The Edu+Tech world has been buzzing with MOOCs and Coursera is at the forefront of it all. My first experience with Coursera starts several months back. I began a course on Gamification offered by Prof. Kevin Werbach of Penn University. This was at the same time the Fall semester started, and my in-class courses began at Metropolitan State University.
I was a full time student at Metrostate at the time (and as of writing this I still am) but I thought I could handle another course. Especially something as fascinating as gamification. “My interest would pull me through!” First week and we’re off to the races. I quickly realized this wasn’t going to work… I wouldn’t be able to take four courses, work two part-time jobs, and be able to keep up with this course at the same time. My high hopes and interest in the course quickly dissipated. Why? Well, two reasons.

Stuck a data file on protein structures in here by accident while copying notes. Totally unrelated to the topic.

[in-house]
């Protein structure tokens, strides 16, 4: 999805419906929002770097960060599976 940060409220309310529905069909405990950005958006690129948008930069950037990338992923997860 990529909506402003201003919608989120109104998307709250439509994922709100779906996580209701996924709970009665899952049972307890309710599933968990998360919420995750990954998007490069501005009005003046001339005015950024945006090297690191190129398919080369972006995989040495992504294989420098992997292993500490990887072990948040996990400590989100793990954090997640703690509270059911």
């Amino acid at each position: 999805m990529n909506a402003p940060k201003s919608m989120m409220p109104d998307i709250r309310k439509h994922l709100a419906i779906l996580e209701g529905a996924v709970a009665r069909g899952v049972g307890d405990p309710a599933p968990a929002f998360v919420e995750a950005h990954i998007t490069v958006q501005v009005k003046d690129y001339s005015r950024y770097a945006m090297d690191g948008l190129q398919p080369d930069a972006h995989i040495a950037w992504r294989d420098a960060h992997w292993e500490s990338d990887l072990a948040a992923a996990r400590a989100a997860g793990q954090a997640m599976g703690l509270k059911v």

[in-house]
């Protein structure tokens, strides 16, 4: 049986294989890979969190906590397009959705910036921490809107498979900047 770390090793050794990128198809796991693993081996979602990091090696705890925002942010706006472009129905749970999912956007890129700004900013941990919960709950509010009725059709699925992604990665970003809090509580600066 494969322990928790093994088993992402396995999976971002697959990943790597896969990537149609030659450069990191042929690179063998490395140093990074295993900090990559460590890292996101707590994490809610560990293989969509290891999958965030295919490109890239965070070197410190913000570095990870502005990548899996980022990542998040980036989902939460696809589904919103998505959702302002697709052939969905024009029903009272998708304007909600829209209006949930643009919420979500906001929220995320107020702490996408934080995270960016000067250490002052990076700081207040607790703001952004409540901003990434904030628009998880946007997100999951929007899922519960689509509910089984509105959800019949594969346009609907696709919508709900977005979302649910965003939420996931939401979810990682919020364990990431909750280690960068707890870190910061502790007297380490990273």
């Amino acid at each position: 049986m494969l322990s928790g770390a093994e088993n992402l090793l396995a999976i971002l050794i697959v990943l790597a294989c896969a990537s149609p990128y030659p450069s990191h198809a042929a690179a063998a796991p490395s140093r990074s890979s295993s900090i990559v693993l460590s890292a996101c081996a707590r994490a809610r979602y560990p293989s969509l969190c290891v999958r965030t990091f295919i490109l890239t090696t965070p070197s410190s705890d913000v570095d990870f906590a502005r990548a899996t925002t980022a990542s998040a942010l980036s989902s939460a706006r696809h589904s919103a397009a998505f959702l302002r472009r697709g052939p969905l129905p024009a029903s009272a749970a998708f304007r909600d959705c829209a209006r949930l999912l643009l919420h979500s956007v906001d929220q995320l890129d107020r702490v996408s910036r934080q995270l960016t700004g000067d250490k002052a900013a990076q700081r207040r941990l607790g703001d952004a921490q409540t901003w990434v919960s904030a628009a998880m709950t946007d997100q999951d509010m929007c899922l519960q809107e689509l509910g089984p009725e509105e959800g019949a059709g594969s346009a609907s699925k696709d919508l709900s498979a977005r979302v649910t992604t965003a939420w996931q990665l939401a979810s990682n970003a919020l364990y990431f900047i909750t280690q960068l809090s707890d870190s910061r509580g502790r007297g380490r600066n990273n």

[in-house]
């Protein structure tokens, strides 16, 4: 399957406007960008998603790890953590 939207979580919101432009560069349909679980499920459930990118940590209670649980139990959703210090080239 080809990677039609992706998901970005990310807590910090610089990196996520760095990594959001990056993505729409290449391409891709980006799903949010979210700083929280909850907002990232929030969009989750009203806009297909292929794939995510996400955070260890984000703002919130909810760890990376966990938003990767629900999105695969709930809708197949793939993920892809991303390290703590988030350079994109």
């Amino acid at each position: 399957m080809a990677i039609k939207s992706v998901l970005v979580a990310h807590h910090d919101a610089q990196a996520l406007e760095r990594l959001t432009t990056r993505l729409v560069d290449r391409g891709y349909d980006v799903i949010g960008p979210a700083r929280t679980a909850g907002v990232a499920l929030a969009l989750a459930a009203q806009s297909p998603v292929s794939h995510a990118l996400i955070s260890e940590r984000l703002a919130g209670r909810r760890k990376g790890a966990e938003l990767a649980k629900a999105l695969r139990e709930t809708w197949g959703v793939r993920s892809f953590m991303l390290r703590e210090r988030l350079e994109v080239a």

One, I was spread too thin. To maintain a high standard towards all my commitments, I had to make some more room in my life. Quitting either of my part-time jobs wasn’t an option. I could have dropped out of a course at Metropolitan… but that would have somewhat significant consequences of not graduating on time. I don’t watch TV anymore otherwise I’d gotten rid of that long before anything else.
Two, I didn’t carve out time to join and participate in one of my many online course communities. More on this later. In the end, I was left with one option. Gamification had to go. It was fun while it lasted.
Fast forward to now. I’ve been taking Udacity’s Intro to Physics and Intro to Comp. Sci courses, usually reserved for midnight and weekends. The great thing about these Udacity is there is no start-stop dates. The courses are always in session, and there’s no worry about having work in on time. There also isn’t any incentives besides learning.